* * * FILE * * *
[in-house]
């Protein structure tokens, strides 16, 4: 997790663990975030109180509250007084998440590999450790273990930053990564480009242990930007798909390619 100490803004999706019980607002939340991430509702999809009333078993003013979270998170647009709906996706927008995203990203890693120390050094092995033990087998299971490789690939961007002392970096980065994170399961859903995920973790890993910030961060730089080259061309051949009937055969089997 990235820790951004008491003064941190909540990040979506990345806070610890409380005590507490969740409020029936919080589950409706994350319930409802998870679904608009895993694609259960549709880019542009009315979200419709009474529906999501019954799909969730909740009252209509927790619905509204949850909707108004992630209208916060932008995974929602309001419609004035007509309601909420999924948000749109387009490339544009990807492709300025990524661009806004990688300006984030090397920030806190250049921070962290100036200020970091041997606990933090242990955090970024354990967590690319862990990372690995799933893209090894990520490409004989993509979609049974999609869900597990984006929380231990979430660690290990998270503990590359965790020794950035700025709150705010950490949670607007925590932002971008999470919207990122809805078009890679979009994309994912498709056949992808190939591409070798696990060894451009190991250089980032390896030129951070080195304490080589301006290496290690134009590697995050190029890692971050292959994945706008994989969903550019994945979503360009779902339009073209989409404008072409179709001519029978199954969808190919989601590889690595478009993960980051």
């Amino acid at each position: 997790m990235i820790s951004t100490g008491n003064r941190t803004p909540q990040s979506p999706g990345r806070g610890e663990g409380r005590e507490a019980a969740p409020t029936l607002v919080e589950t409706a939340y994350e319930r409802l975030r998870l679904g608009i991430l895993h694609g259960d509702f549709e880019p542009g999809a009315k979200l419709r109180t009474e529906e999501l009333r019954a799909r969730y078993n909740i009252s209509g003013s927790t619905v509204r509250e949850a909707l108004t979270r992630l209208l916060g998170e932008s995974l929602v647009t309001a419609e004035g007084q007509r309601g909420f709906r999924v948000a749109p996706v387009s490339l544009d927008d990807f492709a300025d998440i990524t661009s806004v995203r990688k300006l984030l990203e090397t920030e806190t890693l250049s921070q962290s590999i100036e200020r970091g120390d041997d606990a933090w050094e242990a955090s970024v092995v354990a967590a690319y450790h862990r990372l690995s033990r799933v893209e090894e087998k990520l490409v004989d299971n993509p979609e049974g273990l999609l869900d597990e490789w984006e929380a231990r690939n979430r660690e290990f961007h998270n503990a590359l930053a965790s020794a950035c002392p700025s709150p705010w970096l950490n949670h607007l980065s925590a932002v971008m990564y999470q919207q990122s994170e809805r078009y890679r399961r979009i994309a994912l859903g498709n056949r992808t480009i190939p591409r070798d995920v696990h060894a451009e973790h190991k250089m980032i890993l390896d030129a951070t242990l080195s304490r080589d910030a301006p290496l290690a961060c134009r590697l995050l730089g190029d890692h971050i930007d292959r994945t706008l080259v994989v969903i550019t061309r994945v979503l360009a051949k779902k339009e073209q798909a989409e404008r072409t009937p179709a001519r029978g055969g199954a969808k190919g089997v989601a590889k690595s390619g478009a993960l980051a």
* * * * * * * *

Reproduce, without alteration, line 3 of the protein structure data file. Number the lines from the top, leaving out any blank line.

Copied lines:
């Amino acid at each position: 997790m990235i820790s951004t100490g008491n003064r941190t803004p909540q990040s979506p999706g990345r806070g610890e663990g409380r005590e507490a019980a969740p409020t029936l607002v919080e589950t409706a939340y994350e319930r409802l975030r998870l679904g608009i991430l895993h694609g259960d509702f549709e880019p542009g999809a009315k979200l419709r109180t009474e529906e999501l009333r019954a799909r969730y078993n909740i009252s209509g003013s927790t619905v509204r509250e949850a909707l108004t979270r992630l209208l916060g998170e932008s995974l929602v647009t309001a419609e004035g007084q007509r309601g909420f709906r999924v948000a749109p996706v387009s490339l544009d927008d990807f492709a300025d998440i990524t661009s806004v995203r990688k300006l984030l990203e090397t920030e806190t890693l250049s921070q962290s590999i100036e200020r970091g120390d041997d606990a933090w050094e242990a955090s970024v092995v354990a967590a690319y450790h862990r990372l690995s033990r799933v893209e090894e087998k990520l490409v004989d299971n993509p979609e049974g273990l999609l869900d597990e490789w984006e929380a231990r690939n979430r660690e290990f961007h998270n503990a590359l930053a965790s020794a950035c002392p700025s709150p705010w970096l950490n949670h607007l980065s925590a932002v971008m990564y999470q919207q990122s994170e809805r078009y890679r399961r979009i994309a994912l859903g498709n056949r992808t480009i190939p591409r070798d995920v696990h060894a451009e973790h190991k250089m980032i890993l390896d030129a951070t242990l080195s304490r080589d910030a301006p290496l290690a961060c134009r590697l995050l730089g190029d890692h971050i930007d292959r994945t706008l080259v994989v969903i550019t061309r994945v979503l360009a051949k779902k339009e073209q798909a989409e404008r072409t009937p179709a001519r029978g055969g199954a969808k190919g089997v989601a590889k690595s390619g478009a993960l980051a």